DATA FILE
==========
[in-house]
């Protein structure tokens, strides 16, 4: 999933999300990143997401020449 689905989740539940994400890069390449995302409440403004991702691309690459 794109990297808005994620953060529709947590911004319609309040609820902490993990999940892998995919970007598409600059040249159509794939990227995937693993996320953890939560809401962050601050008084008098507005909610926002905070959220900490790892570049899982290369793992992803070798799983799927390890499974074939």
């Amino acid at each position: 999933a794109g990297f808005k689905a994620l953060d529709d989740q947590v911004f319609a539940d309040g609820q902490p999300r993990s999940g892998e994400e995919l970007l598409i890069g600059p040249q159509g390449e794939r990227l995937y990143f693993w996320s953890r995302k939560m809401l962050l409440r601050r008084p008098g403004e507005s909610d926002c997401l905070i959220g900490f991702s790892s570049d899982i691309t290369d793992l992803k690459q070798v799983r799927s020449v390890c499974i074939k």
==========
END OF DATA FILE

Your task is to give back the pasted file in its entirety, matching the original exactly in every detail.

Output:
[in-house]
């Protein structure tokens, strides 16, 4: 999933999300990143997401020449 689905989740539940994400890069390449995302409440403004991702691309690459 794109990297808005994620953060529709947590911004319609309040609820902490993990999940892998995919970007598409600059040249159509794939990227995937693993996320953890939560809401962050601050008084008098507005909610926002905070959220900490790892570049899982290369793992992803070798799983799927390890499974074939």
């Amino acid at each position: 999933a794109g990297f808005k689905a994620l953060d529709d989740q947590v911004f319609a539940d309040g609820q902490p999300r993990s999940g892998e994400e995919l970007l598409i890069g600059p040249q159509g390449e794939r990227l995937y990143f693993w996320s953890r995302k939560m809401l962050l409440r601050r008084p008098g403004e507005s909610d926002c997401l905070i959220g900490f991702s790892s570049d899982i691309t290369d793992l992803k690459q070798v799983r799927s020449v390890c499974i074939k």